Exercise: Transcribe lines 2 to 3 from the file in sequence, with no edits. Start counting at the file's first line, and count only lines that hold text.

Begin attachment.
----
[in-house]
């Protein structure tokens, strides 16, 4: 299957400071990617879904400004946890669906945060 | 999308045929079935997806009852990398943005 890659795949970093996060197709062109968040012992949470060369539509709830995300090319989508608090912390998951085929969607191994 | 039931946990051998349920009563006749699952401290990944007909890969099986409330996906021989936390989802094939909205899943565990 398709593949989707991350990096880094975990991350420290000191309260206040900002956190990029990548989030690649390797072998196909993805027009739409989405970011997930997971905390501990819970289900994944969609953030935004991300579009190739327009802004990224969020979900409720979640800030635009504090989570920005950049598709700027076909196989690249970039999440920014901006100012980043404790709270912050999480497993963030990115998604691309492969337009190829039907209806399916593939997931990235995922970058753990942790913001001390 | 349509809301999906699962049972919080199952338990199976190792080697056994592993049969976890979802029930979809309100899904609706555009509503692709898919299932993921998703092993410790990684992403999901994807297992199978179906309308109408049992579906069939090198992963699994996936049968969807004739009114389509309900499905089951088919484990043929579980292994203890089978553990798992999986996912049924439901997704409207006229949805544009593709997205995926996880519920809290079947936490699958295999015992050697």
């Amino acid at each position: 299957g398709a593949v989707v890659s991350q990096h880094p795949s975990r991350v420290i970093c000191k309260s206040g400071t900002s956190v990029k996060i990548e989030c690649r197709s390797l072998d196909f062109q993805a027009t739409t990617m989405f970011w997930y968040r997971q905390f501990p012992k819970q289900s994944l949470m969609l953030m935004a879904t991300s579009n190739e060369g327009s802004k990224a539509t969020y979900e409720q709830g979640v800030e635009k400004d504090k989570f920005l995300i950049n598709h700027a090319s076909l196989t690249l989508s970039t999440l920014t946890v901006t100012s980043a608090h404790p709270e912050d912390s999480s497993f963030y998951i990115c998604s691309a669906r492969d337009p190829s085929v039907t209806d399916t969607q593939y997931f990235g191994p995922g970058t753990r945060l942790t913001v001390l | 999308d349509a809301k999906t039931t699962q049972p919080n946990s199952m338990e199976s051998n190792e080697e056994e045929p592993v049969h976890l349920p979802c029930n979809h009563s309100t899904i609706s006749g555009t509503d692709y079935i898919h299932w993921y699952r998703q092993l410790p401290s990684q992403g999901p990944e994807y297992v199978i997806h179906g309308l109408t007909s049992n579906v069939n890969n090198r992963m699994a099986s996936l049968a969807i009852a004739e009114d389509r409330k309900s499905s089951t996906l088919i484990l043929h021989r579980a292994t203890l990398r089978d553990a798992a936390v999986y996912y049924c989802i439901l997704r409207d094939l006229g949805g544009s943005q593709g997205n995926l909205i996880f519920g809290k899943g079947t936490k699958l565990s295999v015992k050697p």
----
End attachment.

């Protein structure tokens, strides 16, 4: 299957400071990617879904400004946890669906945060 | 999308045929079935997806009852990398943005 890659795949970093996060197709062109968040012992949470060369539509709830995300090319989508608090912390998951085929969607191994 | 039931946990051998349920009563006749699952401290990944007909890969099986409330996906021989936390989802094939909205899943565990 398709593949989707991350990096880094975990991350420290000191309260206040900002956190990029990548989030690649390797072998196909993805027009739409989405970011997930997971905390501990819970289900994944969609953030935004991300579009190739327009802004990224969020979900409720979640800030635009504090989570920005950049598709700027076909196989690249970039999440920014901006100012980043404790709270912050999480497993963030990115998604691309492969337009190829039907209806399916593939997931990235995922970058753990942790913001001390 | 349509809301999906699962049972919080199952338990199976190792080697056994592993049969976890979802029930979809309100899904609706555009509503692709898919299932993921998703092993410790990684992403999901994807297992199978179906309308109408049992579906069939090198992963699994996936049968969807004739009114389509309900499905089951088919484990043929579980292994203890089978553990798992999986996912049924439901997704409207006229949805544009593709997205995926996880519920809290079947936490699958295999015992050697």
């Amino acid at each position: 299957g398709a593949v989707v890659s991350q990096h880094p795949s975990r991350v420290i970093c000191k309260s206040g400071t900002s956190v990029k996060i990548e989030c690649r197709s390797l072998d196909f062109q993805a027009t739409t990617m989405f970011w997930y968040r997971q905390f501990p012992k819970q289900s994944l949470m969609l953030m935004a879904t991300s579009n190739e060369g327009s802004k990224a539509t969020y979900e409720q709830g979640v800030e635009k400004d504090k989570f920005l995300i950049n598709h700027a090319s076909l196989t690249l989508s970039t999440l920014t946890v901006t100012s980043a608090h404790p709270e912050d912390s999480s497993f963030y998951i990115c998604s691309a669906r492969d337009p190829s085929v039907t209806d399916t969607q593939y997931f990235g191994p995922g970058t753990r945060l942790t913001v001390l | 999308d349509a809301k999906t039931t699962q049972p919080n946990s199952m338990e199976s051998n190792e080697e056994e045929p592993v049969h976890l349920p979802c029930n979809h009563s309100t899904i609706s006749g555009t509503d692709y079935i898919h299932w993921y699952r998703q092993l410790p401290s990684q992403g999901p990944e994807y297992v199978i997806h179906g309308l109408t007909s049992n579906v069939n890969n090198r992963m699994a099986s996936l049968a969807i009852a004739e009114d389509r409330k309900s499905s089951t996906l088919i484990l043929h021989r579980a292994t203890l990398r089978d553990a798992a936390v999986y996912y049924c989802i439901l997704r409207d094939l006229g949805g544009s943005q593709g997205n995926l909205i996880f519920g809290k899943g079947t936490k699958l565990s295999v015992k050697p």